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Let's say initially one of the shocks (shock 1) is ahead of the other (shock 2), but shock 2 is faster than shock 1, so eventually shock 2 will catch up to #1. What happens when they catch up? Do they become one shock?

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- Thread starter pyroknife
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Let's say initially one of the shocks (shock 1) is ahead of the other (shock 2), but shock 2 is faster than shock 1, so eventually shock 2 will catch up to #1. What happens when they catch up? Do they become one shock?

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Danger

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http://www.physicsclassroom.com/class/waves/Lesson-3/Interference-of-Waves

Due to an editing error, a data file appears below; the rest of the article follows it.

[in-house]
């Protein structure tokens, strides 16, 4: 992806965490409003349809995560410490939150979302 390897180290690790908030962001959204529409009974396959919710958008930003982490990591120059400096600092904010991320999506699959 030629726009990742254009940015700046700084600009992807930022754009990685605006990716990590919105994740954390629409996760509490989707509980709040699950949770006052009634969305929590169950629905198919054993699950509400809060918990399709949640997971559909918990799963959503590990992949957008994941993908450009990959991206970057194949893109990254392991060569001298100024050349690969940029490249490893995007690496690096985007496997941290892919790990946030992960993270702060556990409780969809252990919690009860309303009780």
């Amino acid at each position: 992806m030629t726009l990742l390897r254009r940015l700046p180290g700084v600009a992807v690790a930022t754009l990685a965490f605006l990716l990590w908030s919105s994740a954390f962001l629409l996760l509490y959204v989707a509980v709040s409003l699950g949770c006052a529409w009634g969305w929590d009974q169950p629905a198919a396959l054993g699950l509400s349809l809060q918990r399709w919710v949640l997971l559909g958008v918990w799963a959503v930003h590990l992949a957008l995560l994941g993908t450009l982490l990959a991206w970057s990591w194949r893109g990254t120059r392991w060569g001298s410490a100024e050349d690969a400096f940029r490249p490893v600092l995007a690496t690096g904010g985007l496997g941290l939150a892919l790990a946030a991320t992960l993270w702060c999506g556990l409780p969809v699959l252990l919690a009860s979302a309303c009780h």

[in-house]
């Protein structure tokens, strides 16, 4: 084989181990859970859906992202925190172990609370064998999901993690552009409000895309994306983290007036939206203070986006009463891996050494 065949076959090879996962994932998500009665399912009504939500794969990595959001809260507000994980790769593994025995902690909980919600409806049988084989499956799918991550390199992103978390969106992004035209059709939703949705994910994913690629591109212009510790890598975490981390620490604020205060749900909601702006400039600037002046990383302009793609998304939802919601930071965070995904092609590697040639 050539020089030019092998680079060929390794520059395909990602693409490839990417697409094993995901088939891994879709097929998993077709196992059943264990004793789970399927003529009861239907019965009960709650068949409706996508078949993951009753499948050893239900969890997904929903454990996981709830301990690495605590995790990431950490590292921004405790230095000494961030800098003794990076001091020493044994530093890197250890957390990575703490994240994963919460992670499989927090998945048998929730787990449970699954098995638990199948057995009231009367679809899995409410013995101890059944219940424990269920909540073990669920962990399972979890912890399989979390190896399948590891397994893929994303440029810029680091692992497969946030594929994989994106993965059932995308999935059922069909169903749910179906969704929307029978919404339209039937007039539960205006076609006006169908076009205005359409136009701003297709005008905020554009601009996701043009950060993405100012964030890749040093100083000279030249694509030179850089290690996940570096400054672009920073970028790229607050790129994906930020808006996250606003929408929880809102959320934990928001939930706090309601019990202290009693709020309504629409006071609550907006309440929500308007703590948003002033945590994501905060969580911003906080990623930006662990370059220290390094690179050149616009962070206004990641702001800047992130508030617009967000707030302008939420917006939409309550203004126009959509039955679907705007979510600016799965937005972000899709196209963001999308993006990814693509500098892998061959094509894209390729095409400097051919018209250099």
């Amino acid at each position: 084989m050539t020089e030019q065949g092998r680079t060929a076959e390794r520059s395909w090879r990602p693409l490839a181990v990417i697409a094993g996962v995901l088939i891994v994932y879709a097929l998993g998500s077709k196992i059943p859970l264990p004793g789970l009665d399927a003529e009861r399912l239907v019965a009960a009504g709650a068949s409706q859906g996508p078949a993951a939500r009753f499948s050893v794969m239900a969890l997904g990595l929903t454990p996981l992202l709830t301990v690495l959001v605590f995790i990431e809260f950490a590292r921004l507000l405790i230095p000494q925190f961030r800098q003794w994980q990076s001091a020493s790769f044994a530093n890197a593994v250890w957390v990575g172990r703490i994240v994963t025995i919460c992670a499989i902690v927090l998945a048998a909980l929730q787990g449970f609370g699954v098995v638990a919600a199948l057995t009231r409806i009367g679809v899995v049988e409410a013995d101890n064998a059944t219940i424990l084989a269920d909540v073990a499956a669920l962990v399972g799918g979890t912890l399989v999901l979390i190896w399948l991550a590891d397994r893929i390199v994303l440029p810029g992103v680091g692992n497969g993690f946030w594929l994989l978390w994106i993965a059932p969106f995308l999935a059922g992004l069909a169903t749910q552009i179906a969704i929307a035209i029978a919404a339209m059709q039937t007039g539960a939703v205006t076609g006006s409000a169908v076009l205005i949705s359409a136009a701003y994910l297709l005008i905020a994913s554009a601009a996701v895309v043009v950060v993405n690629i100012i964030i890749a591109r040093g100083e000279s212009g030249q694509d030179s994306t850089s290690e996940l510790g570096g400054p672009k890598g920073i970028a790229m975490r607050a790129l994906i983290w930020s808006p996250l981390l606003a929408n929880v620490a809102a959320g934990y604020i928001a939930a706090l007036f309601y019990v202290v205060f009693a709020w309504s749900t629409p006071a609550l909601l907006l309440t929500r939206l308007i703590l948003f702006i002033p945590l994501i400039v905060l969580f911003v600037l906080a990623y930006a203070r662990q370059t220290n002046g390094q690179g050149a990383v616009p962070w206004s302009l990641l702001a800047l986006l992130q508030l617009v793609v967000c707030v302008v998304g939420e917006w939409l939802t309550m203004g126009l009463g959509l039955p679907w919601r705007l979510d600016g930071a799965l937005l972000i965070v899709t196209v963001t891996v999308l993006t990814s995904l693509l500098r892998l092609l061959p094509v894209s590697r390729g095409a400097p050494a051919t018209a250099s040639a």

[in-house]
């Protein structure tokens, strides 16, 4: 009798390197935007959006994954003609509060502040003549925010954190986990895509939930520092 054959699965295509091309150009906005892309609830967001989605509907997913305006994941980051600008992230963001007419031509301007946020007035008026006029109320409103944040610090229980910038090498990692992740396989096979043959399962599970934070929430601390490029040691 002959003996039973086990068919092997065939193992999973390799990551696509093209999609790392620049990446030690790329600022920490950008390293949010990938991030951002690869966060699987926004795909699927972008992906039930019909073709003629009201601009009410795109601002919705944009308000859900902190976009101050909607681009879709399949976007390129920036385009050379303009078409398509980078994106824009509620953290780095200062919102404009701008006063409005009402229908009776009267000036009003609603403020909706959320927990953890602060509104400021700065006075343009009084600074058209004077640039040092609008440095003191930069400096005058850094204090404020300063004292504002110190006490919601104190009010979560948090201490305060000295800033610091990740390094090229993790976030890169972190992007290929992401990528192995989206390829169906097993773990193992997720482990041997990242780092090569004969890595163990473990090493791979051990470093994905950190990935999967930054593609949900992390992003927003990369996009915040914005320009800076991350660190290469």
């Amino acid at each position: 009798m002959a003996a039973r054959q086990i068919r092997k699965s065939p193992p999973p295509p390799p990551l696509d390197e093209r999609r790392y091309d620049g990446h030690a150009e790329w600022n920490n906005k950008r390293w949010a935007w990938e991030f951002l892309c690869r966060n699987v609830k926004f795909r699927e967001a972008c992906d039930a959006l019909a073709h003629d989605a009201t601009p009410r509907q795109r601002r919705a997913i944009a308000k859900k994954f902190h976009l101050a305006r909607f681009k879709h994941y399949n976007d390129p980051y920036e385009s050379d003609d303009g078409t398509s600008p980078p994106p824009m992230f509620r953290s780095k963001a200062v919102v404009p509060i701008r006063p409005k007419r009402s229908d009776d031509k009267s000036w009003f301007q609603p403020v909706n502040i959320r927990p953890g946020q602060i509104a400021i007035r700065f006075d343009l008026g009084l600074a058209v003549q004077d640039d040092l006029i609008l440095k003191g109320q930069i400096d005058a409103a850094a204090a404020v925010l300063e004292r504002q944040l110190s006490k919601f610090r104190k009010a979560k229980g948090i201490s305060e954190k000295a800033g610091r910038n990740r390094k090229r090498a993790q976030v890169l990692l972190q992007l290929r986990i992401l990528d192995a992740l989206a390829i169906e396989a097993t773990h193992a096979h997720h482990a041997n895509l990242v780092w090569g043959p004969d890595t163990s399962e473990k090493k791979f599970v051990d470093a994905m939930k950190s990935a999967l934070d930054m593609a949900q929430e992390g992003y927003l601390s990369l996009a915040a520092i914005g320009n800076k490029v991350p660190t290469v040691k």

(My apologies for the advertising.)

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CWatters

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The problem with just talking about interference is that superposition only works for linear phenomena. Shock waves are, by their very definition, nonlinear, so simple superposition does not hold like that. Instead what would happen (if I recall correctly) is that the second shock would catch the first and the two would essentially merge into a new, stronger shock. After all, the first shock had a pressure ratio of ##p_2/p_1## and the second shock would have a pressure ratio of ##p_3/p_2## when it gets close to the first shock, so right when they touch, the ratio across the combined shock would then be ##p_3/p_1##. This simply represents a stronger shock.

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